Over 15 million individuals in North America experience significant hearing loss at some point in their lifetime. Many of these same people are unable to bike due to the increased dangers. We came up with a wearable solution to fight against this problem.
What it does
Helm is a sensor-based helmet that leverages one's surroundings and location to provide feedback for the user and surrounding drivers. This being said, its design allows for future translations to almost all headwear, particularily sports. The helmet can alert the user rear-driving vehicles through a head-mapped vibrational motor. The rear drivers can also know of the bikers decisions by signaling methods in an LED strip.
How we built it
Hardware: The helmet is built using the modular Xadow kit supported via the Intel Edison module. Vibrational motors were placed on the sides of the helmet to show incoming direction, a 3 m ultrasound to notify the biker of incoming vehicles, a very bright LED strip on the back, and a touch sensor for system control.
Software: The software portion was split into two components. The embedded programming was implemented using C++ and the Arduino IDE to interface with the Intel Edison and various sensors. The mobile application was created using Android Studio, included with the Google Maps API to provide directional data to the Edison's attached LED strips.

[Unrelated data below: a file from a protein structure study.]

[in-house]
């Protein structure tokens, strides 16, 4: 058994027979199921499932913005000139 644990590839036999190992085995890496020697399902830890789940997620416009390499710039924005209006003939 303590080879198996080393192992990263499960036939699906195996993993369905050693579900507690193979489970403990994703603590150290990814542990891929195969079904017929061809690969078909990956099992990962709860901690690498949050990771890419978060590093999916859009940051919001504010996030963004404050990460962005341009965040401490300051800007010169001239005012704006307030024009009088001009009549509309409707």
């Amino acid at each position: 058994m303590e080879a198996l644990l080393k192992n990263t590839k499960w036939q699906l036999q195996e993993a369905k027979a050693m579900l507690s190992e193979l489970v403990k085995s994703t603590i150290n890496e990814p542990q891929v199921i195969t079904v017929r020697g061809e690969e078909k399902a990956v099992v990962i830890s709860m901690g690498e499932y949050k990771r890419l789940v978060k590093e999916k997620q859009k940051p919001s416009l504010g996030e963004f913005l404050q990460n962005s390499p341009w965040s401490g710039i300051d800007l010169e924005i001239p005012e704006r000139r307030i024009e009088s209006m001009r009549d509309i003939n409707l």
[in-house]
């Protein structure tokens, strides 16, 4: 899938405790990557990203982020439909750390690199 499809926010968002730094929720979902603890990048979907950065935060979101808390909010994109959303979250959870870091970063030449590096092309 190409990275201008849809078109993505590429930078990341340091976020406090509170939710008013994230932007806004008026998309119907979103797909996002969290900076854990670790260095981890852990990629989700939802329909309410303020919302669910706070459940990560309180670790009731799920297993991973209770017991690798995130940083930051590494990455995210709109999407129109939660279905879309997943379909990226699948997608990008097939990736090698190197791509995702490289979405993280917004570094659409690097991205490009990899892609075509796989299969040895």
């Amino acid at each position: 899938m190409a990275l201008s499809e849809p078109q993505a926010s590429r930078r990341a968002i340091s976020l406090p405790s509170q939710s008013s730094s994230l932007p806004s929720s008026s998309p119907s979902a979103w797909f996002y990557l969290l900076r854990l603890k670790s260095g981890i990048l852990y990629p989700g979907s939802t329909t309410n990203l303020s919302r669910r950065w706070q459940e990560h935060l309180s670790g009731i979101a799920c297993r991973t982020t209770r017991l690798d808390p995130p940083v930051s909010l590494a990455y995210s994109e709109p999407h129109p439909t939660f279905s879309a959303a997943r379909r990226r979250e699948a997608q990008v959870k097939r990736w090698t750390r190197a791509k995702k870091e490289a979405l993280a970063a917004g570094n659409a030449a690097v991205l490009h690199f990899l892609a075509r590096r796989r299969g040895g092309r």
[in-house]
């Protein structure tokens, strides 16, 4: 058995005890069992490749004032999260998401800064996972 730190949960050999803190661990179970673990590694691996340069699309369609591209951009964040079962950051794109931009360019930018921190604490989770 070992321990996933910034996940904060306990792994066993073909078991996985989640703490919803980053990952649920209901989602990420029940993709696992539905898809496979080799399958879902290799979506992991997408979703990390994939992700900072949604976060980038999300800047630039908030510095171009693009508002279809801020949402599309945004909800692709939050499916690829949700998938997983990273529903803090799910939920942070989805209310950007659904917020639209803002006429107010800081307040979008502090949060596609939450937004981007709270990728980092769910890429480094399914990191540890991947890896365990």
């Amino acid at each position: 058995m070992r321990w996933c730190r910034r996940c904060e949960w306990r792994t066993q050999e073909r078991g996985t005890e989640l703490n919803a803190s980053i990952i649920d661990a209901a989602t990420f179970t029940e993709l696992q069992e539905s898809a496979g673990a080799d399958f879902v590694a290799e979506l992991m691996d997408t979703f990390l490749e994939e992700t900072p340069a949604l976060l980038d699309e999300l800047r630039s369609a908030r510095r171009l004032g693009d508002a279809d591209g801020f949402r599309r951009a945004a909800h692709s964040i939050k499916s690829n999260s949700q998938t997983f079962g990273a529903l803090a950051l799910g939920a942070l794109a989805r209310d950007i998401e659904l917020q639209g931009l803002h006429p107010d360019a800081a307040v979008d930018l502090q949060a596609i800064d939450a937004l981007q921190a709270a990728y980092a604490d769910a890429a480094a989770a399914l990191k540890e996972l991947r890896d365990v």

Challenges we ran into
Trying to break into a very non-robust Intel Edison, which seemed to be government-level encrypted, to enable Bluetooth communication with a mobile phone. Learning mobile application development was also a challenge.
Accomplishments that we're proud of
Coming together as a team and creating a worthwhile and fulfilling project. Also proud of using a hot-glue gun to its maximum effectiveness.
What we learned
How difficult it is to do firmware, as well as how much complex it can be to work with low-end Bluetooth devices
What's next for Project Helm
Creating custom, more accurate/powerful, smaller and cost effective sensors and can be mounted onto any headwear, with sustainable battery life. Also, sending sensorial data back to the mobile data would allow for strong analytics to be created